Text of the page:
Han China and Gupta India
Han China and Gupta India
Han China differed from Gupta India politically, developing a strong bureaucratic system while India allowed local rulers to stay in control, but the Guptas focused more on trade and made more intellectual achievements than China, especially in mathematics. They established empires that were successful, but also distinct in their own ways. Although these two civilizations were notably different politically, economically, and intellectually, both were successful in bringing prosperity to their empires. During the Han dynasty, China successfully improved its bureaucracy, but in India local rulers maintained regional control.
India’s territory never grew to be as large as China’s, so different forms of government were needed for each civilization. Han China retained the centralized government formed by the Qin, and expanded the bureaucracy. The bureaucratic system suited China, because it was able to support the civilization as it expanded into a large empire. The emperor Wu Ti created civil service examinations for his bureaucrats, which could be taken by any male. Wu Ti also urged Confucianism in order to gain support, as it urged respect for the government.
On the other hand, India lacked an extensive bureaucracy, and local rulers were allowed to keep control as long as they remained loyal to Gupta authority. Because of its separated regions, it was very difficult to politically unify India. Similar to China, the Gupta rulers turned to religion to strengthen support for the government. In contrast to China, they favored Hinduism because they claimed to be appointed by Hindu gods. Additionally, Hinduism encouraged the rigid caste system. The empires were also similar because political power was given to landowners.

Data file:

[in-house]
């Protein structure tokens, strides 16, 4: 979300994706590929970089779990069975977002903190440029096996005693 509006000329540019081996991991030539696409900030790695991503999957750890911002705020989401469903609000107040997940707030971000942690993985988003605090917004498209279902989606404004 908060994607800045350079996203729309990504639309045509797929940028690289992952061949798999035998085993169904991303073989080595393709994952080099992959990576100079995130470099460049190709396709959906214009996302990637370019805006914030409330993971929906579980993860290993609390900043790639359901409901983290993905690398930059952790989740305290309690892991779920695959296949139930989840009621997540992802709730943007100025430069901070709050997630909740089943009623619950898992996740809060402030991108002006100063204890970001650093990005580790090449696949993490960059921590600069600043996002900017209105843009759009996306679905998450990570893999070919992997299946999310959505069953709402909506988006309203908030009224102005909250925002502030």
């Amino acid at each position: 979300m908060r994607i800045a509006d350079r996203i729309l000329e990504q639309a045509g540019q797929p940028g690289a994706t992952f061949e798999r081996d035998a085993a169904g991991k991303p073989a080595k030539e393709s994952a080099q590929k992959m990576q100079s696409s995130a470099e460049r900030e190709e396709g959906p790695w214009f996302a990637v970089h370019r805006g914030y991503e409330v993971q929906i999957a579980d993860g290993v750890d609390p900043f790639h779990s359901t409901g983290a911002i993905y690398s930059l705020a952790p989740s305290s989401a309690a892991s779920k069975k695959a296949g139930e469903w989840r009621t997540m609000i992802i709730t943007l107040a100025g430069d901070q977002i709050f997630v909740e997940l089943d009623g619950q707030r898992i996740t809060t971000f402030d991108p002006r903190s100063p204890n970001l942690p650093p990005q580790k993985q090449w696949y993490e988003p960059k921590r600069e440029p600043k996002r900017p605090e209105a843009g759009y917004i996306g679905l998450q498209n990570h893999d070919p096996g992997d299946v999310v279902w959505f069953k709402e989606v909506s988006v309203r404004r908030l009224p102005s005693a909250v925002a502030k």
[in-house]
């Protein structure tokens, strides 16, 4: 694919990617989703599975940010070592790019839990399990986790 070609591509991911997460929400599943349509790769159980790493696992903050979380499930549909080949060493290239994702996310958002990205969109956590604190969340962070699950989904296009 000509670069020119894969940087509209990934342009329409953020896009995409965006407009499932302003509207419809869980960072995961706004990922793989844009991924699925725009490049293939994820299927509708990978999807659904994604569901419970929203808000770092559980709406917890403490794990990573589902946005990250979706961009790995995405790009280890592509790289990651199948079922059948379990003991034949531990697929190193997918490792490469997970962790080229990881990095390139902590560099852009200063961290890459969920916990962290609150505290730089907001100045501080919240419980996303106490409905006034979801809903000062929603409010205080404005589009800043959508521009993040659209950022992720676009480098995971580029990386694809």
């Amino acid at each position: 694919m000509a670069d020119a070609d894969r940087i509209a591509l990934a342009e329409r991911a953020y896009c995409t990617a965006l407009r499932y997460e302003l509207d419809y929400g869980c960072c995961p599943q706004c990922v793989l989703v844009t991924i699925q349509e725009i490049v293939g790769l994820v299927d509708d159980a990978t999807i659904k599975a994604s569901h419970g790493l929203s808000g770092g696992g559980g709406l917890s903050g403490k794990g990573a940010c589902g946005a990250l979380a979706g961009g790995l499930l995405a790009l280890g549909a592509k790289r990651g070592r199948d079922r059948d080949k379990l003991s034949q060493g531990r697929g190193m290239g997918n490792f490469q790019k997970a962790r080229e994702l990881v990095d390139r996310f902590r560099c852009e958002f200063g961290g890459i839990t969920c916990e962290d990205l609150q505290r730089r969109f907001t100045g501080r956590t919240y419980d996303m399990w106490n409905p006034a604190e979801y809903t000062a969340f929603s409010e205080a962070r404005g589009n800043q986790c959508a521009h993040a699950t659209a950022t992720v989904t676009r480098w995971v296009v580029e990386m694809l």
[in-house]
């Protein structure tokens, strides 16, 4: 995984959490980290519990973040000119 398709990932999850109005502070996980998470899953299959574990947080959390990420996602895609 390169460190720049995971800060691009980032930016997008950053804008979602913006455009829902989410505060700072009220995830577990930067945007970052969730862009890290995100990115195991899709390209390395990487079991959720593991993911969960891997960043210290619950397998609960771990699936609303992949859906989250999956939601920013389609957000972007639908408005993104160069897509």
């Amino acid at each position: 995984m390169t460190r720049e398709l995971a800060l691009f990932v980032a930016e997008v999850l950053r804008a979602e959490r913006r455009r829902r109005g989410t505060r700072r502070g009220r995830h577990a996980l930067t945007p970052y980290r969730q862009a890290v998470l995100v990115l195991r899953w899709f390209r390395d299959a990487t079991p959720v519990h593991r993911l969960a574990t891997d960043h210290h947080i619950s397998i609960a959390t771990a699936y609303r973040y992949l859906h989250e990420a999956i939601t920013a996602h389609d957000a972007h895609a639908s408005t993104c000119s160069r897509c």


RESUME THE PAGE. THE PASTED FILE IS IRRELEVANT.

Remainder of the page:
Although the Gupta period is considered the golden age of India, providing its greatest period of political stability, it never developed the solid bureaucracy that Han China did. Although trade is vital to any civilization’s success, India emphasized trade far more than China did. China’s economy focused on extensive internal trade, while India developed more maritime trade. Trade gradually became more important during the Han dynasty, focusing on luxury items for the upper class such as silks, leather, and jewelry. Internal trade was made easier by the standardization of currency and circulation of copper coins.
Han rulers expanded the empire, which allowed trade with more places. Some merchants even took profitable trips to India. Even though they were important, trade and the merchant class did not become the focal points of Chinese economy. This was due to the emphasis on Confucianism, which frowned upon a life devoted to moneymaking. On the other hand, the Guptas established a strong economy. It was partly based on technological sophistication, new inventions, and production. For example, Indian artisans were the first to manufacture cotton cloth, calico, and cashmere.